Q: Since you have written very little on the madrasas, does it mean that you do not see eye-to-eye with many ulema of the madrasas?
A: Some people are critical of my approach, but I must also say that my books are read by many ulema and several madrasa educated people are with me in the dawah work that I am engaged in. The ulema are doing good work by running madrasas. You can call it a sort of division of labour. Madrasas are needed and so, too, is dawah work, and there is no contradiction between the two.
Q: How do you look at the madrasa system? There is much talk about the need for reforms in the system?
A: Unlike some others, I am not critical of or opposed to the madrasas as such. Muslims need both types of education—religious as well as secular. Muslim children should have knowledge of both their religion as well as secular subjects. There is, of course, no need for all Muslim children to go to full-time madrasas to train to become ulema. However, there must be some children who do so that the tradition of religious learning can be carried on. We need madrasa-trained ulema who have knowledge of the Quran, Hadith, Islamic jurisprudence and Arabic.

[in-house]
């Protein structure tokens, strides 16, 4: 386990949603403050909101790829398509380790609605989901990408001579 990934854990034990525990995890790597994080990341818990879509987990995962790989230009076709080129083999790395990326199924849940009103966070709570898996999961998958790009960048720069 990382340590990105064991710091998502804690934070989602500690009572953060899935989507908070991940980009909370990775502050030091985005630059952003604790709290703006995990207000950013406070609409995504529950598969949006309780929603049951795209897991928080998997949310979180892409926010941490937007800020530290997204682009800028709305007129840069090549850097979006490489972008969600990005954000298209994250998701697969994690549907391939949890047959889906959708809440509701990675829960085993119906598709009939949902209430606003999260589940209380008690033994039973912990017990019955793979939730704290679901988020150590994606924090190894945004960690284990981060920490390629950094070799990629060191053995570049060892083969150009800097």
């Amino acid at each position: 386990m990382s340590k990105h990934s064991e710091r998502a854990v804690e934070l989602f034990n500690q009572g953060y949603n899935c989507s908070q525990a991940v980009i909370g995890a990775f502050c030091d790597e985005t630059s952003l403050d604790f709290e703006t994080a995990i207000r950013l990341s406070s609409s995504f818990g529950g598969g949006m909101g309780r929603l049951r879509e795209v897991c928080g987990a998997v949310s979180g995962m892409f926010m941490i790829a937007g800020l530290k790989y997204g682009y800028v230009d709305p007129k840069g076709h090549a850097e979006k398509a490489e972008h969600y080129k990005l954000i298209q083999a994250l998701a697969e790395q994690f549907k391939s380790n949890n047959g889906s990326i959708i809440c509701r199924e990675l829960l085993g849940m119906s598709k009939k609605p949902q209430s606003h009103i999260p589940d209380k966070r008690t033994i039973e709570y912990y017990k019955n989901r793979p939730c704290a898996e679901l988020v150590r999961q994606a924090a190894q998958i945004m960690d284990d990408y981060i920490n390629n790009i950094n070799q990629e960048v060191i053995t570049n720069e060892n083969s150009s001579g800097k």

As far as the question of madrasa ‘reforms’ is concerned, I really don’t believe in this talk of ‘modernisation’. You certainly cannot ‘modernise’ the Quran and the Hadith. So, I think the word ‘modernisation’ in this context is uncalled for.
While on this subject of ‘reforms’, I must say that the ‘modern’ schools and universities are also in urgent need of reform, a point often neglected by vociferous advocates of madrasa ‘reform’. In the Psychology departments of many Indian universities they continue to teach the outdated Conditioning Theory and the Illusion Theory. What I mean to say is that no syllabus can be perfect. What’s more important than the formal syllabus are good teachers, because it is teachers who teach, not books.